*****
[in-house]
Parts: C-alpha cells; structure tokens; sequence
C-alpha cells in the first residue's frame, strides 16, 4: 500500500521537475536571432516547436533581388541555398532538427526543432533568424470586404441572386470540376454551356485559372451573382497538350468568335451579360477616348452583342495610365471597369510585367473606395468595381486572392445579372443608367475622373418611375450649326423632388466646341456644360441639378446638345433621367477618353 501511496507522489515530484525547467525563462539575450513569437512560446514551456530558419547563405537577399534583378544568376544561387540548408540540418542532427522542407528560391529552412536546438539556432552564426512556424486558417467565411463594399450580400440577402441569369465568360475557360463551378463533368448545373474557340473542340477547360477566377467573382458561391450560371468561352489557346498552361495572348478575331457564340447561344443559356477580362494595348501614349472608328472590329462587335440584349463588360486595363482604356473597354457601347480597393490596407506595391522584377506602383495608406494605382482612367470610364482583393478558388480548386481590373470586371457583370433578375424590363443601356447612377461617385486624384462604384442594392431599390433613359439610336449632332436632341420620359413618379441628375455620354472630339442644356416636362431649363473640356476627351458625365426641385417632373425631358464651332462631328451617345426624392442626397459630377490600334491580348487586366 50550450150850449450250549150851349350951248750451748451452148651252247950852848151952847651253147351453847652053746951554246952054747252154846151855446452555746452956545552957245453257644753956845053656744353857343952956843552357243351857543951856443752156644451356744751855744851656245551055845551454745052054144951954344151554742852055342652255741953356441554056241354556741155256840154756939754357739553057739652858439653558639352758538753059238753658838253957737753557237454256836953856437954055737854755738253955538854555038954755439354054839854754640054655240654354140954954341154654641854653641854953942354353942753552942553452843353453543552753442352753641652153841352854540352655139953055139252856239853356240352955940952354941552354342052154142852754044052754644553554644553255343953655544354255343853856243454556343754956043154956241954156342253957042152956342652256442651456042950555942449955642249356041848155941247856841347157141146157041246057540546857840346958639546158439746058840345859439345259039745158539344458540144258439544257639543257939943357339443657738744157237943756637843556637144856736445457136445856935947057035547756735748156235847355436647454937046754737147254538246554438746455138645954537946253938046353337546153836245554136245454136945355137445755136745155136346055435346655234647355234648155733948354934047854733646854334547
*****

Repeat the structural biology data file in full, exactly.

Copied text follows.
[in-house]
Parts: C-alpha cells; structure tokens; sequence
C-alpha cells in the first residue's frame, strides 16, 4: 500500500521537475536571432516547436533581388541555398532538427526543432533568424470586404441572386470540376454551356485559372451573382497538350468568335451579360477616348452583342495610365471597369510585367473606395468595381486572392445579372443608367475622373418611375450649326423632388466646341456644360441639378446638345433621367477618353 501511496507522489515530484525547467525563462539575450513569437512560446514551456530558419547563405537577399534583378544568376544561387540548408540540418542532427522542407528560391529552412536546438539556432552564426512556424486558417467565411463594399450580400440577402441569369465568360475557360463551378463533368448545373474557340473542340477547360477566377467573382458561391450560371468561352489557346498552361495572348478575331457564340447561344443559356477580362494595348501614349472608328472590329462587335440584349463588360486595363482604356473597354457601347480597393490596407506595391522584377506602383495608406494605382482612367470610364482583393478558388480548386481590373470586371457583370433578375424590363443601356447612377461617385486624384462604384442594392431599390433613359439610336449632332436632341420620359413618379441628375455620354472630339442644356416636362431649363473640356476627351458625365426641385417632373425631358464651332462631328451617345426624392442626397459630377490600334491580348487586366 50550450150850449450250549150851349350951248750451748451452148651252247950852848151952847651253147351453847652053746951554246952054747252154846151855446452555746452956545552957245453257644753956845053656744353857343952956843552357243351857543951856443752156644451356744751855744851656245551055845551454745052054144951954344151554742852055342652255741953356441554056241354556741155256840154756939754357739553057739652858439653558639352758538753059238753658838253957737753557237454256836953856437954055737854755738253955538854555038954755439354054839854754640054655240654354140954954341154654641854653641854953942354353942753552942553452843353453543552753442352753641652153841352854540352655139953055139252856239853356240352955940952354941552354342052154142852754044052754644553554644553255343953655544354255343853856243454556343754956043154956241954156342253957042152956342652256442651456042950555942449955642249356041848155941247856841347157141146157041246057540546857840346958639546158439746058840345859439345259039745158539344458540144258439544257639543257939943357339443657738744157237943756637843556637144856736445457136445856935947057035547756735748156235847355436647454937046754737147254538246554438746455138645954537946253938046353337546153836245554136245454136945355137445755136745155136346055435346655234647355234648155733948354934047854733646854334547